Corrections go by bike

16 February 2016

Department of Corrections sites across the country supported Bike Wise national Go By Bike day last week.

Wednesday 10 February marked the annual Go by Bike Day - a one-day event where Kiwis ditch their cars, trains or buses and cycle to work or school. Corrections embraced this initiative and at some sites, corrections officers already use bikes to get from the gatehouse to the units and around the prison.

“The wellbeing of staff is a priority for the Department,” says Deputy National Commissioner Rachel Leota. Motivating staff to get active and bike to work encourages our staff to lead a healthy lifestyle and supports our philosophy that when we are fit and well, we can be most effective in our roles.”

It’s not just about staff “going by bike”. Prisoners and offenders around the country are also getting involved, building bike tracks and repairing bikes which allows them to gain constructive life and employment skills while giving back to the community.

Corrections aims to provide quality employment activities, the opportunity to attain recognised qualifications, and vocational training.

“By assisting prisoners to reintegrate into the community, they are less likely to re-offend,” says Mrs Leota. “Getting offenders involved in repairing bikes and these community projects teaches them valuable employment skills that can help them find sustainable work after release. It also gets them thinking about their own health and wellbeing, and encourages them to make more positive lifestyle choices.”

Across the regions, Corrections has a range of initiatives involving the use of bikes that take place all year round.

  • Since November 2015, prisoners from Northland Region Corrections Facility have been involved in the development and maintenance of over 40 bike trails the 70k-long world -class Waitangi Mountain Bike Park (WMBP) in Bay of Islands. The NRCF crew is there five days a week from 7.30am to 1pm and is helping clear the way through gorse and pine slash before the diggers can get to work shaping the trails.
  • Community offenders in Napier and prisoners in Tongariro / Rangipo Prison and Hawke’s Bay Regional Prison, are giving back to the community by fixing unclaimed bikes that were stolen or damaged and had been recovered by Police. The newly repaired bikes are then donated to the local community and school children.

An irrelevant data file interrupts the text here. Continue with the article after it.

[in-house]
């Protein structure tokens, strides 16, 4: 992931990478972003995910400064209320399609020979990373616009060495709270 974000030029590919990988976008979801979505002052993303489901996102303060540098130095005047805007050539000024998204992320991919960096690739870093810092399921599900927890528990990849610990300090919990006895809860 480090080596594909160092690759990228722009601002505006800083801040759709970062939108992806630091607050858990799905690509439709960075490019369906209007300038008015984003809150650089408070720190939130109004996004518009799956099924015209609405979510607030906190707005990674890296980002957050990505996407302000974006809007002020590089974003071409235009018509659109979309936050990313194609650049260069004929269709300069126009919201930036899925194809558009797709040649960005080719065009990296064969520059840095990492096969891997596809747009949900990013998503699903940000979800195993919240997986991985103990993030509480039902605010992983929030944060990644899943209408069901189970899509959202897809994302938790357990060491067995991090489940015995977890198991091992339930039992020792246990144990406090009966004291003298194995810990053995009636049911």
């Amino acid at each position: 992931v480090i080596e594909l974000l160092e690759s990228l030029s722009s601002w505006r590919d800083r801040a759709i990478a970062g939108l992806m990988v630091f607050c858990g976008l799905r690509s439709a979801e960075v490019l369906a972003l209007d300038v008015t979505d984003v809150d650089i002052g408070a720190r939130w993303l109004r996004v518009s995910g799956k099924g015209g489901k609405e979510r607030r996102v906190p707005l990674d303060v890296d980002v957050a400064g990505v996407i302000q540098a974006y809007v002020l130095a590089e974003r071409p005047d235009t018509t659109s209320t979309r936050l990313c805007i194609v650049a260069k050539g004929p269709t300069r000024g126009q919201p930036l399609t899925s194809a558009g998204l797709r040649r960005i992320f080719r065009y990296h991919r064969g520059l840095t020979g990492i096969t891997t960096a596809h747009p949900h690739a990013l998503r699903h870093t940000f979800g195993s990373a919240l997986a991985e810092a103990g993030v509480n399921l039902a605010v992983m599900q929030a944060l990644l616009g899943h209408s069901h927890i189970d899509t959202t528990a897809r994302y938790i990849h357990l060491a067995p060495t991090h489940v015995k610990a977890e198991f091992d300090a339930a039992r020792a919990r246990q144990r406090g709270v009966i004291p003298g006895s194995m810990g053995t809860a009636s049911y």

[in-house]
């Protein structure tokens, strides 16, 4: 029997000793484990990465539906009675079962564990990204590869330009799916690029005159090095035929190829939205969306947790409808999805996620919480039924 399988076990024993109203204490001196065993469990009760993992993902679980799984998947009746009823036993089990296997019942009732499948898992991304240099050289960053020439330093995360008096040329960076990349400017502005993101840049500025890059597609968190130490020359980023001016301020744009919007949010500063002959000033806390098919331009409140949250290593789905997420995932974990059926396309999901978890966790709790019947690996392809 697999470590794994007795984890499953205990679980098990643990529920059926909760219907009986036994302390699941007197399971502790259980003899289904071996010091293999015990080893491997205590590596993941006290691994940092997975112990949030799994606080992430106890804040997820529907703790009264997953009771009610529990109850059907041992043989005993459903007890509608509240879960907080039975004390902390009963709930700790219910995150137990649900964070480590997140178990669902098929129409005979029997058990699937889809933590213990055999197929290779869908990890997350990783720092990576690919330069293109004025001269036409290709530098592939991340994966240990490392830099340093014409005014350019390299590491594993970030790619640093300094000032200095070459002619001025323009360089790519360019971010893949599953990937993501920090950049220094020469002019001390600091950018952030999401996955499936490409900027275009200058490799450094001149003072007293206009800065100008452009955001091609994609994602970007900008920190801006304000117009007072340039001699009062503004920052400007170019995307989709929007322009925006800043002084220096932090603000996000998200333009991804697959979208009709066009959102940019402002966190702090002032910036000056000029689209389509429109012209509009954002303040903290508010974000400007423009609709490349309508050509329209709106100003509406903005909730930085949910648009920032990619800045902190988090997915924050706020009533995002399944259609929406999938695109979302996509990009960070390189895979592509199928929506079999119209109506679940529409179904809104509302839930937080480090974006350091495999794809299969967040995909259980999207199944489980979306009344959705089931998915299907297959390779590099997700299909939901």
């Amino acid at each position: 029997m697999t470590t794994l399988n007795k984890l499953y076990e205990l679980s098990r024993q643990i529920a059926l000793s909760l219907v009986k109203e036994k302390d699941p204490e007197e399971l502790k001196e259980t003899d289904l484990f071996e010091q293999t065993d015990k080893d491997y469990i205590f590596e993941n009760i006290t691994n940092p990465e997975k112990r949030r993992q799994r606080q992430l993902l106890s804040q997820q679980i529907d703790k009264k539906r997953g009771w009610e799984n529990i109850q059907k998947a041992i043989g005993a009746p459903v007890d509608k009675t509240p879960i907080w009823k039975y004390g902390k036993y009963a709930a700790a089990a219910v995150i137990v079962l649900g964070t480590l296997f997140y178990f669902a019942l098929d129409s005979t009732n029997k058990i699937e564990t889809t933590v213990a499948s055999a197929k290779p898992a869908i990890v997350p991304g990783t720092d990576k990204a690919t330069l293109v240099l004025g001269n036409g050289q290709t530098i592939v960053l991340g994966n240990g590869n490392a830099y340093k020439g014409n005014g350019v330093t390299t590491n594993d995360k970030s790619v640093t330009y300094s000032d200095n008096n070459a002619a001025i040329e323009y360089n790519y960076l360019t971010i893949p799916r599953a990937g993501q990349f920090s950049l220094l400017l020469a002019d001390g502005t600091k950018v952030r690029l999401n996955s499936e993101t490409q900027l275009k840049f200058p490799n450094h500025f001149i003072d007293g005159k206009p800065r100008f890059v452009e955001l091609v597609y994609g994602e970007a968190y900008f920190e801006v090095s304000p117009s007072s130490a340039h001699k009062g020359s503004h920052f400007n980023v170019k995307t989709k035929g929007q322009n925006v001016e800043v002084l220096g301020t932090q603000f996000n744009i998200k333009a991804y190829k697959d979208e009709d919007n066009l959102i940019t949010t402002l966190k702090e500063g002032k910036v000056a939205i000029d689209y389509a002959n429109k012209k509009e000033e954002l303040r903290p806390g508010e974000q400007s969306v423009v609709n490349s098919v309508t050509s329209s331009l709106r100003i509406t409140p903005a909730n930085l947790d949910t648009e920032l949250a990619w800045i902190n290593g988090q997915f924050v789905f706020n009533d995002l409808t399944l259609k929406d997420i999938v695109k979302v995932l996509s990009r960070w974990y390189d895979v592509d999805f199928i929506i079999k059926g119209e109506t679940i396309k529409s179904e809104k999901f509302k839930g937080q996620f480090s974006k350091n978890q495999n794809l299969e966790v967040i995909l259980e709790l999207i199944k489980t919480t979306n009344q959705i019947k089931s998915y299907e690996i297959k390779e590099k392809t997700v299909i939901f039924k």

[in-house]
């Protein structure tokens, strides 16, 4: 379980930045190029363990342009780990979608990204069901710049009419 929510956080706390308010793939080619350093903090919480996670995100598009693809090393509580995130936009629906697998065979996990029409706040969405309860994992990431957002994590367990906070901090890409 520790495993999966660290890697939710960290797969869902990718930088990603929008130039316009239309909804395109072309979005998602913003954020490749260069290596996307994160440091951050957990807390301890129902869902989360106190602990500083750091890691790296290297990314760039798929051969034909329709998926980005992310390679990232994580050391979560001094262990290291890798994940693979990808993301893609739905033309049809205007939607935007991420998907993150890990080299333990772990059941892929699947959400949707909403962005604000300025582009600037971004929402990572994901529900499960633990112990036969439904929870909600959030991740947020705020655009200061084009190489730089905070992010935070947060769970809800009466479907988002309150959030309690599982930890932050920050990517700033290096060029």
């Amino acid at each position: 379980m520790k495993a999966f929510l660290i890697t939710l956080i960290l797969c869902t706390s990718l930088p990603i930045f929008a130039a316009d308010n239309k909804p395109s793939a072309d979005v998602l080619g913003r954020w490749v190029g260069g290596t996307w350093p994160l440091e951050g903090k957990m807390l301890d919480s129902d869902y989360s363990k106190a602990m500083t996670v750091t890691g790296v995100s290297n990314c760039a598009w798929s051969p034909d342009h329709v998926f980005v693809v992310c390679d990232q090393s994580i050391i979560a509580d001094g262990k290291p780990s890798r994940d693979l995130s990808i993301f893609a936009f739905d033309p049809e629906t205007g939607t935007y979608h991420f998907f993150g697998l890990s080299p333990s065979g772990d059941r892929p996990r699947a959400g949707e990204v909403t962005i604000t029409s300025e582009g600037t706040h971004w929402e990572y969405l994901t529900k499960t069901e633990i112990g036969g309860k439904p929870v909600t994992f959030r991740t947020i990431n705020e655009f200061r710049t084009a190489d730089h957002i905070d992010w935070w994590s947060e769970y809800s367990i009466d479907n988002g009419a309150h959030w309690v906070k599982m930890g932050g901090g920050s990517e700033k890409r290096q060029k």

• In Whanganui, community-based offenders are involved in on-going maintenance of Araheke Mountain Bike Park near Whanganui Prison.
  • In Bell Block near New Plymouth, offenders on community work do weekly grounds maintenance at the Velodrome. Other activities at the Velodrome include building a mini BMX track and tree-planting.  
  • Offenders working with Invercargill Community Corrections help maintain Graham Cockcroft Cycle Park, providing services including weeding, mowing lawns, sweeping road areas.
  • Offenders from Greymouth, Hokitika, Ross and further south have been helping construct the West Coast Cycleway Trail for more than six years. The workers started off scrub and gorse cutting and moving dirt. Five years on, alongside a group of keen local helpers, the offenders have helped with planting trees and clearing scrub along the new Ross section of the cycle trail; planting more than 2000 trees in two weeks. With the final section of the trail being opened on 24 October last year, the offenders will now be assisting with further development and maintenance work.
  • Staff at Christchurch Men’s Prison Youth Unit are working on a new initiative to get young prisoners repairing old bikes that have been left around the site. The prisoners have begun building a bike stand and have been collecting the old bikes, getting them ready to fix up. The initial aim is to supply a bike to each Low Security Unit, for staff to respond to emergency situations.